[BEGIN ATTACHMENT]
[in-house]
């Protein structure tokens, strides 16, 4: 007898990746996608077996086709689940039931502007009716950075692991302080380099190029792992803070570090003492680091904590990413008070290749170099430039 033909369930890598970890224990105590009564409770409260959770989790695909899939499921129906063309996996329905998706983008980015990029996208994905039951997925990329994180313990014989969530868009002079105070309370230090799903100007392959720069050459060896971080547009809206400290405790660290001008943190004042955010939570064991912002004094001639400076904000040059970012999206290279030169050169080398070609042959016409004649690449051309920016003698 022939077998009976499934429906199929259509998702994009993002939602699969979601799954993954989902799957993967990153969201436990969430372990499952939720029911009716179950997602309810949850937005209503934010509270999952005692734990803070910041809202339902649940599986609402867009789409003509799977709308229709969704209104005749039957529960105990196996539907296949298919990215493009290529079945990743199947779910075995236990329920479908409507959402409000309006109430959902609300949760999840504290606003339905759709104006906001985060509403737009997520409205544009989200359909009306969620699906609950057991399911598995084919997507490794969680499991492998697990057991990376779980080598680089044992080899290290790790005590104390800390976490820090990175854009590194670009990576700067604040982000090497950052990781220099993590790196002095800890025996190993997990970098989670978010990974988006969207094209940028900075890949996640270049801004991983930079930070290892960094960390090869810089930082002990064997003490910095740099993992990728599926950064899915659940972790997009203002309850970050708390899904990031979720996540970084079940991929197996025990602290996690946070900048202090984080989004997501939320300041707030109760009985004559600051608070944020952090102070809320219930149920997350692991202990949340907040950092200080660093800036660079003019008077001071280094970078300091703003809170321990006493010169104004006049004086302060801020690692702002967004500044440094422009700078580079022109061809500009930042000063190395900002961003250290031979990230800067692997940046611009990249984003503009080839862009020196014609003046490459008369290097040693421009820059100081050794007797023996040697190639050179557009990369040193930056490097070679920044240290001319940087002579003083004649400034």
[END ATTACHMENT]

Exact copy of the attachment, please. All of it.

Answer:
[in-house]
């Protein structure tokens, strides 16, 4: 007898990746996608077996086709689940039931502007009716950075692991302080380099190029792992803070570090003492680091904590990413008070290749170099430039 033909369930890598970890224990105590009564409770409260959770989790695909899939499921129906063309996996329905998706983008980015990029996208994905039951997925990329994180313990014989969530868009002079105070309370230090799903100007392959720069050459060896971080547009809206400290405790660290001008943190004042955010939570064991912002004094001639400076904000040059970012999206290279030169050169080398070609042959016409004649690449051309920016003698 022939077998009976499934429906199929259509998702994009993002939602699969979601799954993954989902799957993967990153969201436990969430372990499952939720029911009716179950997602309810949850937005209503934010509270999952005692734990803070910041809202339902649940599986609402867009789409003509799977709308229709969704209104005749039957529960105990196996539907296949298919990215493009290529079945990743199947779910075995236990329920479908409507959402409000309006109430959902609300949760999840504290606003339905759709104006906001985060509403737009997520409205544009989200359909009306969620699906609950057991399911598995084919997507490794969680499991492998697990057991990376779980080598680089044992080899290290790790005590104390800390976490820090990175854009590194670009990576700067604040982000090497950052990781220099993590790196002095800890025996190993997990970098989670978010990974988006969207094209940028900075890949996640270049801004991983930079930070290892960094960390090869810089930082002990064997003490910095740099993992990728599926950064899915659940972790997009203002309850970050708390899904990031979720996540970084079940991929197996025990602290996690946070900048202090984080989004997501939320300041707030109760009985004559600051608070944020952090102070809320219930149920997350692991202990949340907040950092200080660093800036660079003019008077001071280094970078300091703003809170321990006493010169104004006049004086302060801020690692702002967004500044440094422009700078580079022109061809500009930042000063190395900002961003250290031979990230800067692997940046611009990249984003503009080839862009020196014609003046490459008369290097040693421009820059100081050794007797023996040697190639050179557009990369040193930056490097070679920044240290001319940087002579003083004649400034």